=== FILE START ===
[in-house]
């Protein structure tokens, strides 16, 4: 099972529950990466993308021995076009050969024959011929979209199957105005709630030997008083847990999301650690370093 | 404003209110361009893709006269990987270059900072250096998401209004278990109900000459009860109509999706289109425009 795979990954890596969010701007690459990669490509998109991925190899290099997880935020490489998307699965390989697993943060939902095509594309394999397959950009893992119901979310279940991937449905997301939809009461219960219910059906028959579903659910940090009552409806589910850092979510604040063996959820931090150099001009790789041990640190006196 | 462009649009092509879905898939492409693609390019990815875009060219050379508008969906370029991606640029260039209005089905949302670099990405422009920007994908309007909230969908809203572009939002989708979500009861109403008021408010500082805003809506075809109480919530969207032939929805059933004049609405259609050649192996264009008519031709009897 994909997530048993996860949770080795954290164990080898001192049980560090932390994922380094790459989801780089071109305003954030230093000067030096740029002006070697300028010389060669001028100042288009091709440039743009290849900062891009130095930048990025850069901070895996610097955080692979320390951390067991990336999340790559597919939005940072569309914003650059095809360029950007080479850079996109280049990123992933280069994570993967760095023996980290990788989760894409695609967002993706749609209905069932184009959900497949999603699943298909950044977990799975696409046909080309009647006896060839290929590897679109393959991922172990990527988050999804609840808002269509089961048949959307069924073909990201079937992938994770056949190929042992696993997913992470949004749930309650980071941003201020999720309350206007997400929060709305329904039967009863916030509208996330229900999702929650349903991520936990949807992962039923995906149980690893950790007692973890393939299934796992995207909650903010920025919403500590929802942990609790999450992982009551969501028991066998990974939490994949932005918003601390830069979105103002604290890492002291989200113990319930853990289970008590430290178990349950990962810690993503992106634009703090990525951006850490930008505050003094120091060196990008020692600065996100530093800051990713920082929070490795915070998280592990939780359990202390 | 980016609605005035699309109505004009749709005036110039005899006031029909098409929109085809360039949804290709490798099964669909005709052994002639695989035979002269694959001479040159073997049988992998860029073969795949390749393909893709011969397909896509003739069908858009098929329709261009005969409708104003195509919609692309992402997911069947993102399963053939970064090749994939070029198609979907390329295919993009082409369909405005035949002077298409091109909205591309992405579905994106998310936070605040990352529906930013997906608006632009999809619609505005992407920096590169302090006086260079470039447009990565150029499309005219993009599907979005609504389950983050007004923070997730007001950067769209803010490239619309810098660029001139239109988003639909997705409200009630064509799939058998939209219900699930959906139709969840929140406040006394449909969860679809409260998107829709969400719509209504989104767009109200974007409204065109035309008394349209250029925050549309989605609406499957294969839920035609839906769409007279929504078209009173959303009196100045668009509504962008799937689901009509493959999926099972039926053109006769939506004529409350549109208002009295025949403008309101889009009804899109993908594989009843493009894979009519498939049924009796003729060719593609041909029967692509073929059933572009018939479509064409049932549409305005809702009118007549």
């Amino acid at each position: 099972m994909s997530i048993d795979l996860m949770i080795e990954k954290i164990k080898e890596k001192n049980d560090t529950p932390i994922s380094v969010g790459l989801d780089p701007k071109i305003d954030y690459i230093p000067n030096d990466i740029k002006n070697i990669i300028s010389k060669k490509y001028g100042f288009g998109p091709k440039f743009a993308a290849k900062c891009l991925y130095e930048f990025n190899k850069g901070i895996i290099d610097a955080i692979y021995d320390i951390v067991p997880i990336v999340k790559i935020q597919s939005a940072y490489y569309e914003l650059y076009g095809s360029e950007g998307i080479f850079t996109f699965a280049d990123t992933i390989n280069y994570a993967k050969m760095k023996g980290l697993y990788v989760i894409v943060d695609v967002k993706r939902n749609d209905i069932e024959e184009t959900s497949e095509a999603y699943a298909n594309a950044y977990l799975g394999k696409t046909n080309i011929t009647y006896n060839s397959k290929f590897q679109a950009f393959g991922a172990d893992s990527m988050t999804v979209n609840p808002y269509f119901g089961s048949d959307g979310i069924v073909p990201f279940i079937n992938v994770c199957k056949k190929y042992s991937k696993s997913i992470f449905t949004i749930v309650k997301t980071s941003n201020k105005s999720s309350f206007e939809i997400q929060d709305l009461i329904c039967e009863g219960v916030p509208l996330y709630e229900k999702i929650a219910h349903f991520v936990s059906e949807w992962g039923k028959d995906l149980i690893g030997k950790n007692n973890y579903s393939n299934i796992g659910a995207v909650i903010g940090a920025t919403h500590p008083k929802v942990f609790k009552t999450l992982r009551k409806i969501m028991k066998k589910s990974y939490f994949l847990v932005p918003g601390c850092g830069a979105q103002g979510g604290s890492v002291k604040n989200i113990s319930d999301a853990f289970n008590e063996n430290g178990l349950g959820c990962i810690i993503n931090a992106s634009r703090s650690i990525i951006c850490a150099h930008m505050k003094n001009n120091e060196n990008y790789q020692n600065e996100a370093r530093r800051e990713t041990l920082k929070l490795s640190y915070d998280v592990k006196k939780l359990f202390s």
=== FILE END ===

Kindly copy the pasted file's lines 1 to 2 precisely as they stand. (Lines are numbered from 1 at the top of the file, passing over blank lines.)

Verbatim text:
[in-house]
């Protein structure tokens, strides 16, 4: 099972529950990466993308021995076009050969024959011929979209199957105005709630030997008083847990999301650690370093 | 404003209110361009893709006269990987270059900072250096998401209004278990109900000459009860109509999706289109425009 795979990954890596969010701007690459990669490509998109991925190899290099997880935020490489998307699965390989697993943060939902095509594309394999397959950009893992119901979310279940991937449905997301939809009461219960219910059906028959579903659910940090009552409806589910850092979510604040063996959820931090150099001009790789041990640190006196 | 462009649009092509879905898939492409693609390019990815875009060219050379508008969906370029991606640029260039209005089905949302670099990405422009920007994908309007909230969908809203572009939002989708979500009861109403008021408010500082805003809506075809109480919530969207032939929805059933004049609405259609050649192996264009008519031709009897 994909997530048993996860949770080795954290164990080898001192049980560090932390994922380094790459989801780089071109305003954030230093000067030096740029002006070697300028010389060669001028100042288009091709440039743009290849900062891009130095930048990025850069901070895996610097955080692979320390951390067991990336999340790559597919939005940072569309914003650059095809360029950007080479850079996109280049990123992933280069994570993967760095023996980290990788989760894409695609967002993706749609209905069932184009959900497949999603699943298909950044977990799975696409046909080309009647006896060839290929590897679109393959991922172990990527988050999804609840808002269509089961048949959307069924073909990201079937992938994770056949190929042992696993997913992470949004749930309650980071941003201020999720309350206007997400929060709305329904039967009863916030509208996330229900999702929650349903991520936990949807992962039923995906149980690893950790007692973890393939299934796992995207909650903010920025919403500590929802942990609790999450992982009551969501028991066998990974939490994949932005918003601390830069979105103002604290890492002291989200113990319930853990289970008590430290178990349950990962810690993503992106634009703090990525951006850490930008505050003094120091060196990008020692600065996100530093800051990713920082929070490795915070998280592990939780359990202390 | 980016609605005035699309109505004009749709005036110039005899006031029909098409929109085809360039949804290709490798099964669909005709052994002639695989035979002269694959001479040159073997049988992998860029073969795949390749393909893709011969397909896509003739069908858009098929329709261009005969409708104003195509919609692309992402997911069947993102399963053939970064090749994939070029198609979907390329295919993009082409369909405005035949002077298409091109909205591309992405579905994106998310936070605040990352529906930013997906608006632009999809619609505005992407920096590169302090006086260079470039447009990565150029499309005219993009599907979005609504389950983050007004923070997730007001950067769209803010490239619309810098660029001139239109988003639909997705409200009630064509799939058998939209219900699930959906139709969840929140406040006394449909969860679809409260998107829709969400719509209504989104767009109200974007409204065109035309008394349209250029925050549309989605609406499957294969839920035609839906769409007279929504078209009173959303009196100045668009509504962008799937689901009509493959999926099972039926053109006769939506004529409350549109208002009295025949403008309101889009009804899109993908594989009843493009894979009519498939049924009796003729060719593609041909029967692509073929059933572009018939479509064409049932549409305005809702009118007549």